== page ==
“You race against people who are ‘uber-talented’ and you feel like being as good as them is not out of sight.”
Lots of students leave DU with dreams of careers practicing law or starting companies or producing Hollywood blockbusters.
Jamie Dick wants to make a career out of turning left.
Dick, a senior real estate and construction management major from Albuquerque, N.M., says very matter-of-factly that he’d like to get to paid to race cars — a goal he’s been driving toward since he was 10 years old. And he hasn’t let off the gas needed to obtain the goal since enrolling at DU, either.
“I would like to end up with a multi-million dollar contract with a NASCAR team,” Dick says. “I’d like to race as long as I can. In a couple of years, if I’m not able to get paid, I’ll have to stop. But that’s down the road.”
Dick started his racing career on small dirt tracks around Albuquerque in go-karts and then worked his way up through more competitive racing series and bigger cars. Although Dick hasn’t won a race recently, he has been able to string together enough strong finishes to try out newer and tougher racing series.
Dick currently races in two of the National Association for Stock Car Auto Racing’s (NASCAR) “minor league” series. During the 2010 racing season, Dick has driven in NASCAR’s K&N West series, which is based primarily in the Western United States and features cars that are slightly smaller than those driven by stars like Dale Earnhardt Jr. or Tony Stewart. He’ll also compete in the nationwide Camping World Truck series, which feature souped-up trucks with lots of horsepower and lots of talent behind the wheel. Dick’s goal is to compete on NASCAR’s, and perhaps all of racing’s biggest stage, the Sprint Cup.
“Ever since I showed some promise in go-karts the plan was to push me ahead,” Dick explains. “Part of the plan was not to stay in a series too long and get complacent.”
Mike Naake, crew chief and manager of Dick’s racing team, has been in stock car racing for more than 25 years and says Dick has the talent to get to racing’s upper echelons. But it’s something Dick will have to attack with utmost dedication.
“Out of a thousand, only one gets through. It’s a tough sport,” Naake says from the team shop in Roseville, Calif. “You have to be in the right place at the right time. And you need off-track skills to help you attract money.”
In addition to working as the main mechanic for Dick’s car and training the pit crew, Naake acts as a kind of coach to the 21-year-old driver. He’s tried to get Dick to become more aggressive in his driving style. Stay up on the wheel and go fast, Naake tells Dick, just don’t wreck the car. Naake has even resorted to a little tomfoolery to drive his point home.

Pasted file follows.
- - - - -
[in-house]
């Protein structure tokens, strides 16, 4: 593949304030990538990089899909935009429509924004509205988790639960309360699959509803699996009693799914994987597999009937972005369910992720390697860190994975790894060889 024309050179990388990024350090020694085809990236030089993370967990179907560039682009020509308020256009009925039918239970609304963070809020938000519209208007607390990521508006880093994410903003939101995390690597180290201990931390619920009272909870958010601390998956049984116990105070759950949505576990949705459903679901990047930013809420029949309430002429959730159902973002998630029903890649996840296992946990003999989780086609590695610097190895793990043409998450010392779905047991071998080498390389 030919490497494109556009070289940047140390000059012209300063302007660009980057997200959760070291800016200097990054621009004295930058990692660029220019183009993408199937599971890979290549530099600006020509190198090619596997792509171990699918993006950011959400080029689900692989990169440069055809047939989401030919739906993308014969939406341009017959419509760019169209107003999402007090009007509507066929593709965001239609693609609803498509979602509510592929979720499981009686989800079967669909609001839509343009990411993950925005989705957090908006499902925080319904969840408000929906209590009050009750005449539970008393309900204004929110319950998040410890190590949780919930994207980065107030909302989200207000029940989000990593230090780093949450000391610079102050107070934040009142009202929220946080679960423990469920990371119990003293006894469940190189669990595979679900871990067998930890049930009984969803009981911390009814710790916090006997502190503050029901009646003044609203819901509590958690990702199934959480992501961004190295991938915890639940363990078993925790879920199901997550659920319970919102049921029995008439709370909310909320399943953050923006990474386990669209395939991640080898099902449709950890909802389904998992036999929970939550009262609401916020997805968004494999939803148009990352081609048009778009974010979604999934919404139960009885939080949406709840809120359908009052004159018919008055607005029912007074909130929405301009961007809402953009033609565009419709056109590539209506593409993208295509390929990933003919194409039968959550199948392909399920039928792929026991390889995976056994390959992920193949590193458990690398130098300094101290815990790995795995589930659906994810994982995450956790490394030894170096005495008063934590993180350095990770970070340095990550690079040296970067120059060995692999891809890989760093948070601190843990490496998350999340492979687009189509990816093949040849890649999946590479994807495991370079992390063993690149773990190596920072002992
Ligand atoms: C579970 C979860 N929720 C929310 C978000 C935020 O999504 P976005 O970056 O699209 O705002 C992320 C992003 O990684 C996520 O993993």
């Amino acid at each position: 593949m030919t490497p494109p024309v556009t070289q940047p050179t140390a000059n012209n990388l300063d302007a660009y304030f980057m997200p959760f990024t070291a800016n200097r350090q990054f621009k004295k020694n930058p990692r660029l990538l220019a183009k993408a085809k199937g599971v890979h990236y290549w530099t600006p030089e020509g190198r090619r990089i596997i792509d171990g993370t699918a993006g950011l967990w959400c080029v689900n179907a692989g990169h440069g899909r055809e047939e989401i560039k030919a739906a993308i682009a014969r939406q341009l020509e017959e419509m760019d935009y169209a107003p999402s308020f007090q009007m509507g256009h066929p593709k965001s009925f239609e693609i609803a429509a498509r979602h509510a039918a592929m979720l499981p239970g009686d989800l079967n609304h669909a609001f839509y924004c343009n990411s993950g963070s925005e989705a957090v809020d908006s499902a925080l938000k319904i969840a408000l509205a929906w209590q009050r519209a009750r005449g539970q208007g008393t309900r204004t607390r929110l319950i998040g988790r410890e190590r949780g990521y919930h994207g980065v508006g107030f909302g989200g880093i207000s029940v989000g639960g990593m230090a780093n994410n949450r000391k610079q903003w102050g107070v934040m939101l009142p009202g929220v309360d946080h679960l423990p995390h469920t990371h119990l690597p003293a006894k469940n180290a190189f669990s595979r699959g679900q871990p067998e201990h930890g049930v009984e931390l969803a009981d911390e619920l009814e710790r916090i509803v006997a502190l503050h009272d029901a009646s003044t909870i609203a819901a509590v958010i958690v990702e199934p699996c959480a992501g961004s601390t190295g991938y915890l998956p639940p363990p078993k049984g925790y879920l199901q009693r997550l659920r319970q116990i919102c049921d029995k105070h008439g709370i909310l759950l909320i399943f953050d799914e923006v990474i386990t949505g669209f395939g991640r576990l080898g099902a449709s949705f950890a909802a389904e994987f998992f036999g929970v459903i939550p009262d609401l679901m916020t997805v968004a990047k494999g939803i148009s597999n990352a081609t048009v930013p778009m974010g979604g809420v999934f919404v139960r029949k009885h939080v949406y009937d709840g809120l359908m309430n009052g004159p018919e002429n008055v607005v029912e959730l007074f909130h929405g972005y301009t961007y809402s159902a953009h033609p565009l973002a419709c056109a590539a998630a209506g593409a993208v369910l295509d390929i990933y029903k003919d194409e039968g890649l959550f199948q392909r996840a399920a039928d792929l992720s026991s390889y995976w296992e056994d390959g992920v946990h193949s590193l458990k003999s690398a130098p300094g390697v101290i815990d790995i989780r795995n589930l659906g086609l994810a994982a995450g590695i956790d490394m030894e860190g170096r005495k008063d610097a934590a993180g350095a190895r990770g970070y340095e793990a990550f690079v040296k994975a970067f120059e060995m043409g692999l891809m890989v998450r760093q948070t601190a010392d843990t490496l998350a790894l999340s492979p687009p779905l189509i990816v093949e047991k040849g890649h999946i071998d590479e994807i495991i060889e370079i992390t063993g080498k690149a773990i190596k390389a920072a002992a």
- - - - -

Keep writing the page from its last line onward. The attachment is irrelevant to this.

“We’ve told him to get mad and told him that one of the guys is taking his girlfriend out for dinner that night,” Naake recalls with a laugh.
Right now, Dick is getting a little help from dad when it comes time to pay for a competitive racing team. In return, Jimmy Dick — a former race driver himself — plasters the side of Jamie’s cars with the colors of Viva Automotive Group, a chain of car dealerships he owns in El Paso, Texas.
Jamie Dick pulls over for a pit stop in a recent NASCAR race.
While they’re not the richest racing operation on the track, the team remains competitive by doing what Jimmy Dick calls good-old-fashioned Saturday night racing.
“We’re trying to do some adjustments to the car, we know we’re getting out-motored in the car — other guys just have more horsepower,” Jimmy Dick says. “We’re doing some things to the exhaust system and trying to lighten up the transmissions.”
In order to race with the big boys, Jamie Dick will have to continue challenging himself in races across the country. He chose to attend DU, in part, because Denver International Airport allows him to easily travel to big races around the nation. (And, he says, the skiing didn’t detract from his choice, either.)
It also helps that Jimmy Dick is behind his son all the way.
“For me it’s exhilarating,” Jimmy Dick says. “I used to race back in my day, and I made it to the truck series — big deal — but he’s so much further advanced, and he knows how to call for changes in the car … he knows his car.”
As Jamie Dick has risen through the racing ranks, he’s had to get used to signing autographs and wrecking cars that cost more than a couple years of tuition. But that’s part of the racing life. And when he’s out the on the track, trading paint with the best of them, he feels right at home.
And who knows? With persistence, hard work and a little luck, a day could come when Jamie Dick will be looking at NASCAR’s best in his rearview mirror.
“Just to be in the same league with the big guys who get paid to race cars — it’s great because you feel like an equal,” Dick says. “You race against people who are ‘uber-talented’ and you feel like being as good as them is not out of sight.”